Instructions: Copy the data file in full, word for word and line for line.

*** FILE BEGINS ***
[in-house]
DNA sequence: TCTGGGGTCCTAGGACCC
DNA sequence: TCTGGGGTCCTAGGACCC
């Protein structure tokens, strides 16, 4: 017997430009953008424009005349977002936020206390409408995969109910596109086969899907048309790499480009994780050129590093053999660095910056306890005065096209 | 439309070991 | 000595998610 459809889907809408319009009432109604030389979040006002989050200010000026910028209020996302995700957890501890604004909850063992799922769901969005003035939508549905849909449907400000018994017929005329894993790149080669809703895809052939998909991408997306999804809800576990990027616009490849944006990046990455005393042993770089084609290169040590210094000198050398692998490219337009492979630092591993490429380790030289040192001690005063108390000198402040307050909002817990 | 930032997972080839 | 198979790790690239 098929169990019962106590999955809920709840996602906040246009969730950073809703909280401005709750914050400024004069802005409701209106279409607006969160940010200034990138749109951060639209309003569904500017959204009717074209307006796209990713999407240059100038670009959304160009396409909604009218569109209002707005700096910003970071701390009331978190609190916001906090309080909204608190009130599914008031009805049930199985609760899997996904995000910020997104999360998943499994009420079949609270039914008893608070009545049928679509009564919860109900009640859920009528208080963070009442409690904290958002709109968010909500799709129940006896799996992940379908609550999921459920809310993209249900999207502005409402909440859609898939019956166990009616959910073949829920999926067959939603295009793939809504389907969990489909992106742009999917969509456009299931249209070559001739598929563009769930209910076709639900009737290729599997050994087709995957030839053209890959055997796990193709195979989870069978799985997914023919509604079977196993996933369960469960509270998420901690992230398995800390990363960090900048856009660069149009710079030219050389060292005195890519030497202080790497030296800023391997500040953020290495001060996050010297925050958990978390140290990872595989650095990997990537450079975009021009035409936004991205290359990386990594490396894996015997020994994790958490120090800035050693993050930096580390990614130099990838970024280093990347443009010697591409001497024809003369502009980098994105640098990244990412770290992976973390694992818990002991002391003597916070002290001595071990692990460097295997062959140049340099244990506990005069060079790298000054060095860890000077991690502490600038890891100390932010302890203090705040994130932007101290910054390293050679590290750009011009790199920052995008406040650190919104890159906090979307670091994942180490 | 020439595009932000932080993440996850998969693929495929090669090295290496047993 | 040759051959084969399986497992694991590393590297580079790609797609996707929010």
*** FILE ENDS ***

[in-house]
DNA sequence: TCTGGGGTCCTAGGACCC
DNA sequence: TCTGGGGTCCTAGGACCC
């Protein structure tokens, strides 16, 4: 017997430009953008424009005349977002936020206390409408995969109910596109086969899907048309790499480009994780050129590093053999660095910056306890005065096209 | 439309070991 | 000595998610 459809889907809408319009009432109604030389979040006002989050200010000026910028209020996302995700957890501890604004909850063992799922769901969005003035939508549905849909449907400000018994017929005329894993790149080669809703895809052939998909991408997306999804809800576990990027616009490849944006990046990455005393042993770089084609290169040590210094000198050398692998490219337009492979630092591993490429380790030289040192001690005063108390000198402040307050909002817990 | 930032997972080839 | 198979790790690239 098929169990019962106590999955809920709840996602906040246009969730950073809703909280401005709750914050400024004069802005409701209106279409607006969160940010200034990138749109951060639209309003569904500017959204009717074209307006796209990713999407240059100038670009959304160009396409909604009218569109209002707005700096910003970071701390009331978190609190916001906090309080909204608190009130599914008031009805049930199985609760899997996904995000910020997104999360998943499994009420079949609270039914008893608070009545049928679509009564919860109900009640859920009528208080963070009442409690904290958002709109968010909500799709129940006896799996992940379908609550999921459920809310993209249900999207502005409402909440859609898939019956166990009616959910073949829920999926067959939603295009793939809504389907969990489909992106742009999917969509456009299931249209070559001739598929563009769930209910076709639900009737290729599997050994087709995957030839053209890959055997796990193709195979989870069978799985997914023919509604079977196993996933369960469960509270998420901690992230398995800390990363960090900048856009660069149009710079030219050389060292005195890519030497202080790497030296800023391997500040953020290495001060996050010297925050958990978390140290990872595989650095990997990537450079975009021009035409936004991205290359990386990594490396894996015997020994994790958490120090800035050693993050930096580390990614130099990838970024280093990347443009010697591409001497024809003369502009980098994105640098990244990412770290992976973390694992818990002991002391003597916070002290001595071990692990460097295997062959140049340099244990506990005069060079790298000054060095860890000077991690502490600038890891100390932010302890203090705040994130932007101290910054390293050679590290750009011009790199920052995008406040650190919104890159906090979307670091994942180490 | 020439595009932000932080993440996850998969693929495929090669090295290496047993 | 040759051959084969399986497992694991590393590297580079790609797609996707929010």